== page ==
On the Function of the Teacher

I have long been reflecting on the role of the teacher within the traditional educational institution, because I have increasingly found that my beliefs about teaching and learning have come into active conflict with the role that the institution would like me to occupy and the role that my students most often expect me to occupy.  The question that arises for me most pressingly is essentially this: If, as a teacher, I subvert or reject as much of the goals, the rhetoric, the formalities, the expectations, and the mandates of institutionalized schooling as I am able, what do I actually bring to my students?

I would suggest that I really only have two things to offer my students: 1) I can offer the personal narrative of my own learning, the story of what and where and how I have learned, the story of how I have come to think and believe as I do; and 2) I can offer the network of other such narratives, written or oral, technical or personal, that I have experienced.  This means that my purposes as a teacher must also be twofold: 1) I must try to make as transparent as possible the narrative of my learning, its sources, its contexts, its growth, its development, its provisionality; and 2) I must try to make as available as possible the network of my learning, encouraging my students to engage with this network in the ways that are relevant to their own learning.

This process, despite how it may appear, most decidedly does not involve the abdication of my role as teacher, but only the elimination of the proscriptive and prescriptive aspects of schooling.  I remain, as the teacher, the one who is responsible to lead students into learning.  I abandon only the necessity of doing this within a set curriculum and of maintaining the illusion that I have mastered the subject that I am teaching.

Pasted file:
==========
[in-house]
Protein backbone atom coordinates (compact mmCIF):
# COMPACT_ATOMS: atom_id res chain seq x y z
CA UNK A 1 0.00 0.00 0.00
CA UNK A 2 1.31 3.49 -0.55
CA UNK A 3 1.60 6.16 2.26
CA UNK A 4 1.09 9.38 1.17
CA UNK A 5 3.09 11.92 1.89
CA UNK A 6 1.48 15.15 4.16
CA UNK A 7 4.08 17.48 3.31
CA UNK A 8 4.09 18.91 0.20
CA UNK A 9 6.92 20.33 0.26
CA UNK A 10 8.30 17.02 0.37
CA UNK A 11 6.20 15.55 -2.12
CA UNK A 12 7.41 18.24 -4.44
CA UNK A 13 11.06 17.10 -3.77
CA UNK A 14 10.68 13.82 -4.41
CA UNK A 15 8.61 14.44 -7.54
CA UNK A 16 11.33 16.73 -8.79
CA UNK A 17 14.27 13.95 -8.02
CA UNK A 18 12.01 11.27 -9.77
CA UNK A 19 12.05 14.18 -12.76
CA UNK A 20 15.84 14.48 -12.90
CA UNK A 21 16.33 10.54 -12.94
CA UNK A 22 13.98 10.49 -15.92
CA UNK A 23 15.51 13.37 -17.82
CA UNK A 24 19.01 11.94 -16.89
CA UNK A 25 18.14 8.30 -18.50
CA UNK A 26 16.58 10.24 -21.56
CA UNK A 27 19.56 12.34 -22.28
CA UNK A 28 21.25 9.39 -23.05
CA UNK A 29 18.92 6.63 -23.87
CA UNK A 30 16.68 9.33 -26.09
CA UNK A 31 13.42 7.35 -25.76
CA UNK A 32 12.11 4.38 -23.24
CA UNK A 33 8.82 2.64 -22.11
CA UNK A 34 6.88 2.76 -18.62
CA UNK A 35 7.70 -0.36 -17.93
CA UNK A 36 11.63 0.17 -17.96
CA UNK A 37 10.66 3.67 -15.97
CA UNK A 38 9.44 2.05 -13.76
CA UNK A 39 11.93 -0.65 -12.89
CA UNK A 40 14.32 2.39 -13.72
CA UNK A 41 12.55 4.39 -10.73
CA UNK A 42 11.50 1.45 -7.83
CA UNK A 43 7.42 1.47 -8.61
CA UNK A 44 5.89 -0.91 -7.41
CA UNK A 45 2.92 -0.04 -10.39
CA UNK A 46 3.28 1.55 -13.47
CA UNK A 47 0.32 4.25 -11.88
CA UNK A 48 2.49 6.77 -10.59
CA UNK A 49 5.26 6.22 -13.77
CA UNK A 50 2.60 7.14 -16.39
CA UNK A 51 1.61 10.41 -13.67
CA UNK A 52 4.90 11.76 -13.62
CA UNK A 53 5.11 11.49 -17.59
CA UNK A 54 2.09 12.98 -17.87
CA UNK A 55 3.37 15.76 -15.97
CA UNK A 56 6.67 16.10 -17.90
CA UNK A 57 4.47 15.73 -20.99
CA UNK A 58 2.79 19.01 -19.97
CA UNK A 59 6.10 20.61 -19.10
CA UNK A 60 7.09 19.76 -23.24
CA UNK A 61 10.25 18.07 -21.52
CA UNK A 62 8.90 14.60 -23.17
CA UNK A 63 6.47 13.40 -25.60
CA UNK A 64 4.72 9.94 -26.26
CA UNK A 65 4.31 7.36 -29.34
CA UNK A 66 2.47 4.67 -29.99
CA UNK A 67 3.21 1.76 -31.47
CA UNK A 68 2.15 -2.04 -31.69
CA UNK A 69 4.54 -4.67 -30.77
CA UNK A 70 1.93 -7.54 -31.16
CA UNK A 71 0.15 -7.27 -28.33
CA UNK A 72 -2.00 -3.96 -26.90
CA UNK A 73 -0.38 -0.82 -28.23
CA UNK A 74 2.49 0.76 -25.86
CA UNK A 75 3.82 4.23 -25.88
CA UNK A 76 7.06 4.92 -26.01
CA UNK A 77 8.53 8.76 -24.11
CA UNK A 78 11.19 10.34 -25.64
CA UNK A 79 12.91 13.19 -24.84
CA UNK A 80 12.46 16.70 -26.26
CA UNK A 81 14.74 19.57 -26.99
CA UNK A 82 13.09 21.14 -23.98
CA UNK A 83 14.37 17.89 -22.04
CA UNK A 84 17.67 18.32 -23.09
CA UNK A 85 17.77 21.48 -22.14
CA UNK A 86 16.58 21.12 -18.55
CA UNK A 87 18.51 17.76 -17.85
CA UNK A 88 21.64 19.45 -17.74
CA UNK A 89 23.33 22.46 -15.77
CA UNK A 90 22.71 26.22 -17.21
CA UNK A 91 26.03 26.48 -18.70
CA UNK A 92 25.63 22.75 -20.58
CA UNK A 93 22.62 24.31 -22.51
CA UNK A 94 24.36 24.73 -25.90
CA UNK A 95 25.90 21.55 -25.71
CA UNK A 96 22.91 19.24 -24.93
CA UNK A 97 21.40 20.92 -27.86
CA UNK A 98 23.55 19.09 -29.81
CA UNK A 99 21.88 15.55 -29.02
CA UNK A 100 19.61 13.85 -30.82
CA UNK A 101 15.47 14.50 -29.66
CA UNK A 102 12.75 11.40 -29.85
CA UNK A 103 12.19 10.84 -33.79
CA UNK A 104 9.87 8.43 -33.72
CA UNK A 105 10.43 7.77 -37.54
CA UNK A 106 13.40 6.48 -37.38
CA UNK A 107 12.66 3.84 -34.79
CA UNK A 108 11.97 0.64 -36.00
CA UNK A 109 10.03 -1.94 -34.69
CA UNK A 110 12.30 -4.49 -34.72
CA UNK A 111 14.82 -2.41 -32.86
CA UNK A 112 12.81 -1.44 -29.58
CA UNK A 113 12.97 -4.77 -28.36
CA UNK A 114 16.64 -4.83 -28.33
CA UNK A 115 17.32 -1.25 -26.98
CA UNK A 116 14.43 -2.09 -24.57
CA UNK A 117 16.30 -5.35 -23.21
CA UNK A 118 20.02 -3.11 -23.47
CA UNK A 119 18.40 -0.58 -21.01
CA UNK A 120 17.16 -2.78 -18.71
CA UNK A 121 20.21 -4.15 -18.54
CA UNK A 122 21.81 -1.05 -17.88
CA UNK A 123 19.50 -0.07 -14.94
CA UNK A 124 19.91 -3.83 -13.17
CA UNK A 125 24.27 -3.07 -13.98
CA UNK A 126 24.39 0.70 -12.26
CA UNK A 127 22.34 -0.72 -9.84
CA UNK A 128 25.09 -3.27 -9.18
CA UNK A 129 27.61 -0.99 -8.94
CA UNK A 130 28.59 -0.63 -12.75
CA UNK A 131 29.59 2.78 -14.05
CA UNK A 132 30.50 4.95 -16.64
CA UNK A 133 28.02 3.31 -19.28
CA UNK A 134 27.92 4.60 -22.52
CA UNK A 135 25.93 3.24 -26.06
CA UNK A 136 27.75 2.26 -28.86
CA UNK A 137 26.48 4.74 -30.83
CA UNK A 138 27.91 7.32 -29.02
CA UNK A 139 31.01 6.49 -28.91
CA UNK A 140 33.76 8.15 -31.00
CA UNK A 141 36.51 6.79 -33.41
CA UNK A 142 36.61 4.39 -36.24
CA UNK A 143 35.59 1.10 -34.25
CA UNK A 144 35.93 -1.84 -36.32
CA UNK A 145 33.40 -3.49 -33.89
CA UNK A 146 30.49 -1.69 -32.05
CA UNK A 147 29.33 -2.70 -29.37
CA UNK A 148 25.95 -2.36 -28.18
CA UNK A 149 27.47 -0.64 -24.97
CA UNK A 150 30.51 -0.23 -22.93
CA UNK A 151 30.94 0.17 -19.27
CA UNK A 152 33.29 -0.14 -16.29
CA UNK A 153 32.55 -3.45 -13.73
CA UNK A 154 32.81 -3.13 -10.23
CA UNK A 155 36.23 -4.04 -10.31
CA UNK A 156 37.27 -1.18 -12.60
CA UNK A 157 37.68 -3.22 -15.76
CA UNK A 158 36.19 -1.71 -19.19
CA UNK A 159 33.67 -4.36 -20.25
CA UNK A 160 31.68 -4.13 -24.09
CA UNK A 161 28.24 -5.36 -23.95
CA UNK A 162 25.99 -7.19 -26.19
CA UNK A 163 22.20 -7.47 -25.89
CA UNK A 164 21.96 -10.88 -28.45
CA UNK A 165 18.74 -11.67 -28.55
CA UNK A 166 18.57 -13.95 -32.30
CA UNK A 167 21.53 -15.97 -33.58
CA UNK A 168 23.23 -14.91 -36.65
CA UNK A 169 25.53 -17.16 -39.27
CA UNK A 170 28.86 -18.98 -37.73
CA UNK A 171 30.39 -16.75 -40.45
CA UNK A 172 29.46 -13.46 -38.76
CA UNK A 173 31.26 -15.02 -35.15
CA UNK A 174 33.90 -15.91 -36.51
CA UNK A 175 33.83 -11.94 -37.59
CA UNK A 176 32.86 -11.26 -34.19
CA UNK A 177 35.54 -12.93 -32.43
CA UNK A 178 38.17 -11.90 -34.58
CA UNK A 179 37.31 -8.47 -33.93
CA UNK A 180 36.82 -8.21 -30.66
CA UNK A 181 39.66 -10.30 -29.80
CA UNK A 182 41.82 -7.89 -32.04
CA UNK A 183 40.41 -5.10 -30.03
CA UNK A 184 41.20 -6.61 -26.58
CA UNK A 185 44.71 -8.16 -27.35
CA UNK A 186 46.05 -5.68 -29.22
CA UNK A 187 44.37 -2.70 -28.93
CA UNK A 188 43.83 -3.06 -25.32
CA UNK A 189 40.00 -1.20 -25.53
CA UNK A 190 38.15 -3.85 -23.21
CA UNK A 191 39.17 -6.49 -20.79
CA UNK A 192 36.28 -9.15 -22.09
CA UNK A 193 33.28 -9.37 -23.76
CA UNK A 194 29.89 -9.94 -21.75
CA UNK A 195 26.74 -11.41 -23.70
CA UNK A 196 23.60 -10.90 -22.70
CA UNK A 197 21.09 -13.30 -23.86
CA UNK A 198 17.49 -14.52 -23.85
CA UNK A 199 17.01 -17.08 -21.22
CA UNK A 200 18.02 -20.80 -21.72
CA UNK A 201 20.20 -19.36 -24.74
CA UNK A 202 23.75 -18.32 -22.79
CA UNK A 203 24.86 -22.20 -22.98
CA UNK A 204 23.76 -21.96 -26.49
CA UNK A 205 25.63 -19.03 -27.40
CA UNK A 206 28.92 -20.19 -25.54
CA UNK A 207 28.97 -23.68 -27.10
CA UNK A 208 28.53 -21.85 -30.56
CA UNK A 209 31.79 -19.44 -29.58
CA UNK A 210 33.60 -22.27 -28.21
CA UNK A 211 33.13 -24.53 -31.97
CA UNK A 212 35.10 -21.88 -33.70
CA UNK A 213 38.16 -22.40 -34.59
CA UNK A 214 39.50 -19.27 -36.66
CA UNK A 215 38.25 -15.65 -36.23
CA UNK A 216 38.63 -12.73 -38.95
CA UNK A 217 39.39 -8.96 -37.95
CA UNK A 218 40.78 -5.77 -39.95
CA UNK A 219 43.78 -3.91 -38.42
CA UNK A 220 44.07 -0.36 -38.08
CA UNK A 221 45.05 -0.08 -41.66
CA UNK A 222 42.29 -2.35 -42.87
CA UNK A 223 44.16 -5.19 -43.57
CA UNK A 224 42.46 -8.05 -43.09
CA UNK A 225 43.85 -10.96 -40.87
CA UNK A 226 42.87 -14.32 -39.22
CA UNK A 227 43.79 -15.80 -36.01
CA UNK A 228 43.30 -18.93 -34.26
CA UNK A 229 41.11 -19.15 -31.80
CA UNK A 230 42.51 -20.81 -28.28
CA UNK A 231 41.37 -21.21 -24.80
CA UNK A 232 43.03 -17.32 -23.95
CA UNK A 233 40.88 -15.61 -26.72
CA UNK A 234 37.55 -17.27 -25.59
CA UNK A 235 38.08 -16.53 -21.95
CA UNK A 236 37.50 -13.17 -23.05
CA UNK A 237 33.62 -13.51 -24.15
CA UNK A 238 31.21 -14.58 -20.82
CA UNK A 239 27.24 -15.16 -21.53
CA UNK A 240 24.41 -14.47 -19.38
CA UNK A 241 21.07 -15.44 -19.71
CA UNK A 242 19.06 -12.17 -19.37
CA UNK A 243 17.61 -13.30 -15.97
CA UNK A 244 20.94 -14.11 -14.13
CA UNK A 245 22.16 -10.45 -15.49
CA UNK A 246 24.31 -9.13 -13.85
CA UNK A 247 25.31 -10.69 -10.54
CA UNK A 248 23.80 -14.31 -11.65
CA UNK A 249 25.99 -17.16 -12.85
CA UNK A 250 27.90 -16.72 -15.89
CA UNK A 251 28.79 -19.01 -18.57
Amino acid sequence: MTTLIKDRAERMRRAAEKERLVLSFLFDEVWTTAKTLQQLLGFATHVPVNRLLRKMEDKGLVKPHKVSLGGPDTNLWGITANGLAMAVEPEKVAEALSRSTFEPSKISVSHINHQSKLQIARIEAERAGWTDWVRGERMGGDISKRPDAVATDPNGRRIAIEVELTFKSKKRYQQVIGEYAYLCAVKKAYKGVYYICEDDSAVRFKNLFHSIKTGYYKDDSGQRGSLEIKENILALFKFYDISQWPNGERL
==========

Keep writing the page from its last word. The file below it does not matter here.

Teaching that is primarily the imposition of a set curriculum by a supposed expert, whether driven by a government, a corporation, a school board, a university, or an individual teacher, can only ever result in schooling, never in learning.  Conversely, teaching that abandons altogether the function of the teacher, removing the experience, knowledge, learning network, and model of the teacher, will never encourage learning at all.  As a teacher, I must always be between these two poles, not teaching a subject or a curriculum, but teaching myself as a model of learning, a model that is valuable precisley because it is mine and irreplaceable, even if it must always recognize its faultiness, and frailties, and its limitations.

  1. Good thoughts. Appreciate the perspective. In a religious context it is interesting to note that usually there is an explicit commitment to a prescribed knowledge set that is, as in schooling, determined above the “teacher” as a kind of commonly endorsed curriculum–creed, doctrine, etc.

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